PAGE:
While there is only one Iraq War, what a civilian sees in the USA is wholly different from what a US soldier or an Iraqi sees. The media, whether through voluntary censorship or government censorship, has presented a sentimental version of the war: fearless heroes who protect civilians and ensure democracy. Of course, the truth of this war — and any war — is multiplicitous, and Kathryn Bigelow’s The Hurt Locker seeks to fill in part of that gap in understanding.
In my view, the most ingenious part of this movie is how relentlessly suspense-filled action sequences serve to develop characters and themes. The script is written by first-time screenwriter Mark Boal, who was an embedded journalist with an actual EOD (Explosive Ordnanace Disposal) team in Iraq. The story is structured around one bomb-defusing scenario after the next. Actor Jeremy Renner stars as Staff Sargeant William James, a true warrior whose battle-courage is little different from recklessness. We identify with his “bad dude” persona but see how his fearlessness comes from an adrenaline addiction. This bomb tech has no place in the world other than inches from death.
The Hurt Locker was produced independently on a relatively low budget and shot on location in Jordan, only a few miles from the Iraqi border. Director Bigelow decided to shoot on location after considering Morocco, and the effect is an authenticity only available to a war movie made only miles from the actual war while the war is not yet over. Every audio and visual effect is used to build suspense and reproduce the dreadfulness inherent in touching something that could blow any person into smithereens. Just as suspenseful is the fact that any “haji” (local Iraqi) could be an insurgent. Indeed I was on the edge of my seat throughout.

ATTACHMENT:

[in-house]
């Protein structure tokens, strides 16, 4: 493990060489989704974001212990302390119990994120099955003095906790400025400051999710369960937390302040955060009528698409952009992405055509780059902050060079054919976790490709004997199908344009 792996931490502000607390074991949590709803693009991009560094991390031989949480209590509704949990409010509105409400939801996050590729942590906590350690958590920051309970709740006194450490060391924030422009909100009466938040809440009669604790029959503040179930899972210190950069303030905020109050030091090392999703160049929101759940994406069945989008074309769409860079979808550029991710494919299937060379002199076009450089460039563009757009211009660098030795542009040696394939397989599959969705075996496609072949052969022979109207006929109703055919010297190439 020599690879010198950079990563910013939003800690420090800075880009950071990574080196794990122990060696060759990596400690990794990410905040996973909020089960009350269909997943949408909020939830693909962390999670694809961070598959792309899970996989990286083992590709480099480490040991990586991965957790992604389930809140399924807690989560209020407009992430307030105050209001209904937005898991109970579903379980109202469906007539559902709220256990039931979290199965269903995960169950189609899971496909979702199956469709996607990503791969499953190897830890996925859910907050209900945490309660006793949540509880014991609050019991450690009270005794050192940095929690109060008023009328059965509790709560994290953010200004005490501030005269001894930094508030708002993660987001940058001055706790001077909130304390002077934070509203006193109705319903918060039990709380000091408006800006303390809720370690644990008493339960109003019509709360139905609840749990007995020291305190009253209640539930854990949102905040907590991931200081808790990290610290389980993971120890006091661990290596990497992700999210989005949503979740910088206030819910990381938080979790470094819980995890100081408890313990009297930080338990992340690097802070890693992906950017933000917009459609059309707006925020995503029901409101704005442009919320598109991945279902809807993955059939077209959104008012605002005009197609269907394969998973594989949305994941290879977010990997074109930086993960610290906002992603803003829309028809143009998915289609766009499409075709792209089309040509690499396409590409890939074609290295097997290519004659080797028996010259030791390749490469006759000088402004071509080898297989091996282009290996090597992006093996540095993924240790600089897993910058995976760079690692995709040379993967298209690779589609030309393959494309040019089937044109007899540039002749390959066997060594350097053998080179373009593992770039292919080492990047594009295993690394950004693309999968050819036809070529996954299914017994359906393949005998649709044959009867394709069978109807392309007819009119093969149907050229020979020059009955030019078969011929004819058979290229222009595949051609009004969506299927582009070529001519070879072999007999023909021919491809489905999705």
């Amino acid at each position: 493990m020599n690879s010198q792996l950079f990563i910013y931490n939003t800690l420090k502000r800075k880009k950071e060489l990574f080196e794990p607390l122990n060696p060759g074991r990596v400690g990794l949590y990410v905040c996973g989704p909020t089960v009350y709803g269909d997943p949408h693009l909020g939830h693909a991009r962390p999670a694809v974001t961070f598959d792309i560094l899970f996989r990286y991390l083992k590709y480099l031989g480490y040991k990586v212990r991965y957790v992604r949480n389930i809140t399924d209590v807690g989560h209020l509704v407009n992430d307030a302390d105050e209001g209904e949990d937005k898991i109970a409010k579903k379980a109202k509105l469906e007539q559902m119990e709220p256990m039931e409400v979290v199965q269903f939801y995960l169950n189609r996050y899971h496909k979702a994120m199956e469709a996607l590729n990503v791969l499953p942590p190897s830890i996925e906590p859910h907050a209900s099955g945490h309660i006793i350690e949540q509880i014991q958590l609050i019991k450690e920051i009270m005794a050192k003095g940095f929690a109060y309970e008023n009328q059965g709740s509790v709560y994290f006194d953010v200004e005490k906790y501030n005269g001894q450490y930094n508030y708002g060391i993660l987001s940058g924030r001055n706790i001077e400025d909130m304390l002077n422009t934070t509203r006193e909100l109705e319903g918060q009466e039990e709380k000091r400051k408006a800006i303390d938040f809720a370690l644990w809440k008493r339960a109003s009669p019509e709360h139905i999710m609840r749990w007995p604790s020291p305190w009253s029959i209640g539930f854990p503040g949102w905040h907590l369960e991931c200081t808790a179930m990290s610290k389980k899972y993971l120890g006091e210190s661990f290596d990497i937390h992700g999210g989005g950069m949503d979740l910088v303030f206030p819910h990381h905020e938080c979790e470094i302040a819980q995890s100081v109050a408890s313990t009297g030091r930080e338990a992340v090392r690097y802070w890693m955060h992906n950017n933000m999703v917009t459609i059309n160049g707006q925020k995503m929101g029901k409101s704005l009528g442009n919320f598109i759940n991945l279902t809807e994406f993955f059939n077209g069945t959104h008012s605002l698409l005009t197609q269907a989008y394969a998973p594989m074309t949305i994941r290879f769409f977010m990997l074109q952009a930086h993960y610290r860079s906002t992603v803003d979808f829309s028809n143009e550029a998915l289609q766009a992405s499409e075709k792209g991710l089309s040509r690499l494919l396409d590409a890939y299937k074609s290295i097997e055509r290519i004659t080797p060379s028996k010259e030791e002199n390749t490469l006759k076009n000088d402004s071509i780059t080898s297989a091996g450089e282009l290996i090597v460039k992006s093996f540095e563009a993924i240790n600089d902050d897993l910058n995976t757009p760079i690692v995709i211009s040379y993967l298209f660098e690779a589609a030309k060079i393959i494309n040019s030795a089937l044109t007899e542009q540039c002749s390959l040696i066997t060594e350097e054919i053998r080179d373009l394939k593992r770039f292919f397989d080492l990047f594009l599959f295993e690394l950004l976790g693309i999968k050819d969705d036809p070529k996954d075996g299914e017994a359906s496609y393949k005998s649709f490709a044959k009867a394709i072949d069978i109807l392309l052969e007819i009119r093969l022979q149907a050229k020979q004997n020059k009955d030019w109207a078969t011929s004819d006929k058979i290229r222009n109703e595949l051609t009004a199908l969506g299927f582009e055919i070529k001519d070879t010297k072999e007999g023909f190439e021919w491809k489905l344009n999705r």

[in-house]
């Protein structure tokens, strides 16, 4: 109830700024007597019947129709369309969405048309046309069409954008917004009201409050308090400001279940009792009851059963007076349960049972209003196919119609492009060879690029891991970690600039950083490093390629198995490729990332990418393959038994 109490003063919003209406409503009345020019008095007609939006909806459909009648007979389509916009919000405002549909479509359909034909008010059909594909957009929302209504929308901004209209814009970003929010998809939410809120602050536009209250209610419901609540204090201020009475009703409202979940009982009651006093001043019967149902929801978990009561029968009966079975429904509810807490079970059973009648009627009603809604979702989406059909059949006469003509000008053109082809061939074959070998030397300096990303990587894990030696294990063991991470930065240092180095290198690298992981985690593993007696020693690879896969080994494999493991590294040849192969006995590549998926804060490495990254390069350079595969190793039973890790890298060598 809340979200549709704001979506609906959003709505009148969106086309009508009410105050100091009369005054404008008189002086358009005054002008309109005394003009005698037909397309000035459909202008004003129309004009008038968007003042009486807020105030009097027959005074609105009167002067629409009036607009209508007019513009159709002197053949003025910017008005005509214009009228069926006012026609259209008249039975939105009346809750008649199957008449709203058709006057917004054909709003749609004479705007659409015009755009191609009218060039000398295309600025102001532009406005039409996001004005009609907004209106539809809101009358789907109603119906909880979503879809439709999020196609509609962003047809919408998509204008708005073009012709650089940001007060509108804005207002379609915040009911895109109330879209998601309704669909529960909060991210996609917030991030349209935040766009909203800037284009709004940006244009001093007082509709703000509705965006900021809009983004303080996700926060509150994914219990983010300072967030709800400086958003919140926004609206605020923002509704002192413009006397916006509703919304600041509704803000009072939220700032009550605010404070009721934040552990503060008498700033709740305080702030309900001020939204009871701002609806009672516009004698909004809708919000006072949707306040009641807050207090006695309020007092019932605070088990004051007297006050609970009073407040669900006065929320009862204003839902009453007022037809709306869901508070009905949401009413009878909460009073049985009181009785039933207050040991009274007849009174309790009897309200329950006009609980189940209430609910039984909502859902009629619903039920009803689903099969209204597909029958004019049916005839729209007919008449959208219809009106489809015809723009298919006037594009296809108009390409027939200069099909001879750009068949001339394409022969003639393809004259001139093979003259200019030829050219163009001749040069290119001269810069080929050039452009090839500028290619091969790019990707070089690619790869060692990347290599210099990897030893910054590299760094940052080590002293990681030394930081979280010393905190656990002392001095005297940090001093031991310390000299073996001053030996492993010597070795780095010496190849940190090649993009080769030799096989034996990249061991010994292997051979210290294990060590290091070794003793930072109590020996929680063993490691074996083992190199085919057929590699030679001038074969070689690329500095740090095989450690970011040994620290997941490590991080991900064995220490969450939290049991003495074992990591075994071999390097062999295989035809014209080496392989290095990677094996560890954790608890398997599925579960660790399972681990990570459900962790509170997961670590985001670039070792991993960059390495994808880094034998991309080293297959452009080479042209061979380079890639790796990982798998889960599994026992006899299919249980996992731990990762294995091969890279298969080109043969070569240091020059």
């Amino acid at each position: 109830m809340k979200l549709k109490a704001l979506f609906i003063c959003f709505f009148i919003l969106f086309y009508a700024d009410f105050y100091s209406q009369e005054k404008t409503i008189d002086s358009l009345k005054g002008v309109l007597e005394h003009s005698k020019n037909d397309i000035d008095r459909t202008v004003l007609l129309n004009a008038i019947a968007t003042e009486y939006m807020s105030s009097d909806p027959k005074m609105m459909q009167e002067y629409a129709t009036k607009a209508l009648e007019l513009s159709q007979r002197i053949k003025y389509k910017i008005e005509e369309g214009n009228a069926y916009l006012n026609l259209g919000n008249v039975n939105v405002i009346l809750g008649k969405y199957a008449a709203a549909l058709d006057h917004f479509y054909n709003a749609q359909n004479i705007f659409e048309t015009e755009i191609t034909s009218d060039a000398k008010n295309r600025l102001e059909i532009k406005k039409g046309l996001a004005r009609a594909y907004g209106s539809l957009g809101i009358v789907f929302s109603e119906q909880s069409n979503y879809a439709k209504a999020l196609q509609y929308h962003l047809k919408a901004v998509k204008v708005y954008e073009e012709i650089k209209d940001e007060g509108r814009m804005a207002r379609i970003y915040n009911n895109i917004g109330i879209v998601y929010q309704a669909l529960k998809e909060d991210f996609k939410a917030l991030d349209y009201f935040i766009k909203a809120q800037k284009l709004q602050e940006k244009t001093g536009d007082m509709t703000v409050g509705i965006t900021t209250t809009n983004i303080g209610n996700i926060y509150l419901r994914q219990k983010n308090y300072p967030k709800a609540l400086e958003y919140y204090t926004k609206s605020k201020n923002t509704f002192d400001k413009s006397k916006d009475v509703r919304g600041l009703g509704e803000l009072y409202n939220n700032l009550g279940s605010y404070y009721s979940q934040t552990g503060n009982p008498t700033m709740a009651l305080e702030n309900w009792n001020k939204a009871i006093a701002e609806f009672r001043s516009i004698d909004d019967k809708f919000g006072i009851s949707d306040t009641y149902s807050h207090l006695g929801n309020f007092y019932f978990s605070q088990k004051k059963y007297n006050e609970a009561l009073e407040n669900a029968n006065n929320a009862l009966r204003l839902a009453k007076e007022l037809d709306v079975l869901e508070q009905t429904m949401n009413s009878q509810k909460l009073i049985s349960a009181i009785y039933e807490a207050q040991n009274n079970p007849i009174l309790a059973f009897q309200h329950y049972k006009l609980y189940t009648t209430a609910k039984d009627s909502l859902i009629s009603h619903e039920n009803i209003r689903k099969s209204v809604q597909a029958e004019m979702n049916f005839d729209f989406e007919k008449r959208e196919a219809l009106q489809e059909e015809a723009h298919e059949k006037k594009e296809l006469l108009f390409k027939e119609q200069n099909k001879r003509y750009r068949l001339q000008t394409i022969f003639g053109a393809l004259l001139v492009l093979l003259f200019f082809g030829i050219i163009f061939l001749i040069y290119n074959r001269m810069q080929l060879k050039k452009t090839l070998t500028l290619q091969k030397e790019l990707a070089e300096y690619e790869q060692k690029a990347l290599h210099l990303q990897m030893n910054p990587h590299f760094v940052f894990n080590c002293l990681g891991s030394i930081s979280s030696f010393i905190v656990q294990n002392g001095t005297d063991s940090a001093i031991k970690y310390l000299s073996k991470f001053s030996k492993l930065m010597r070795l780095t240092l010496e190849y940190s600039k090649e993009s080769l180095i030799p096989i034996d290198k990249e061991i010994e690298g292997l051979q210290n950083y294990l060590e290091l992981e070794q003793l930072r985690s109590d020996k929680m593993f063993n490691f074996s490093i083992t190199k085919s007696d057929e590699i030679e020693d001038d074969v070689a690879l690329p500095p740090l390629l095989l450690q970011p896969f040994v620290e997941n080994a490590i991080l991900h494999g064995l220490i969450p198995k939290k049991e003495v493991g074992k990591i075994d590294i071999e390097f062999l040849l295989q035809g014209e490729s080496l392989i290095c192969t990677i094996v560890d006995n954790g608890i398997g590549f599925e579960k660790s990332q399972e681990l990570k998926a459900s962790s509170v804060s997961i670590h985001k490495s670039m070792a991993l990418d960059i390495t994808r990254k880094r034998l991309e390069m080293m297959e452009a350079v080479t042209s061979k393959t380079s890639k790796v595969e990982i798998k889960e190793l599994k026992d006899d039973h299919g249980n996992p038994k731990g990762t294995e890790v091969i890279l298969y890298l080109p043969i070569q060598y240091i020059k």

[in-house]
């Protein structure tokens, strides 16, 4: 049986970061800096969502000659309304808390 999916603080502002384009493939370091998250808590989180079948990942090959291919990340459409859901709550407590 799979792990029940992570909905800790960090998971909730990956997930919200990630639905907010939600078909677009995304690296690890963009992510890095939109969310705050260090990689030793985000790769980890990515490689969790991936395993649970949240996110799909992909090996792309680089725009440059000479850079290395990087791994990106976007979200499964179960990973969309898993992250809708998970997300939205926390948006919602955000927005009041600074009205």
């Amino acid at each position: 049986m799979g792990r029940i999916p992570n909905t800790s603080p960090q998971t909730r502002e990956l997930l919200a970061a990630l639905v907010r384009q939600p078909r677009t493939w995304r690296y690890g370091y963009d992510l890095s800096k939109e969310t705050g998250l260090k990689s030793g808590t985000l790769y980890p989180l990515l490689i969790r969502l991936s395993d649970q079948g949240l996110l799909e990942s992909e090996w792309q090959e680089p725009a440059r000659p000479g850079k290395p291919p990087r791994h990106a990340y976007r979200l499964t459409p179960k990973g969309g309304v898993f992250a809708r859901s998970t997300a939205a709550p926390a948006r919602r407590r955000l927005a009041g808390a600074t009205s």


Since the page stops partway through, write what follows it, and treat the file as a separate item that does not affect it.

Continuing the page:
A few stars cameo (Ralph Fiennes, Guy Pearce, David Morse), but for the two-hour movie we follow three relative unknowns: Jeremy Renner (as James), Anthony Mackie (as Sgt. JT Sanborn), and Brian Geraghty (as Specialist Owen Eldridge). Their characters represent different aspects of every soldier, from reckless courage to fear to psychological frailty. We see how their comradeship belies the soldier’s difficulty in building an emotional attachment to someone who could die the next second. We see their survivor’s guilt, their selfish desire to simply survive, and the brutal effect of constantly facing their own mortality.
The Hurt Locker fits strongly within the traditional war film genre. One departure is that war justifications — political considerations — disappear as the characters simply do their jobs. The soldiers don’t curse much and also don’t utter racist or homophobic pejoratives, which builds our respect for them and keeps the audience focused on the story — and the ovenlike desert setting ready to explode at any moment. One of my favorite moments was when the soused Staff Sgt. James decides to sleep in his ballistic EOD helmet, purposefully or not a reference to The Iliad‘s Hector, the Trojan warrior who removes his fearsome battle helmet to embrace his son.
The Hurt Locker is a great movie because of these kinds of resonances, even if the movie is not technically innovative in structure or special effects. One could do much worse than portray the Iraq War as one man placing his hands on a bomb, not knowing if it’s life or death.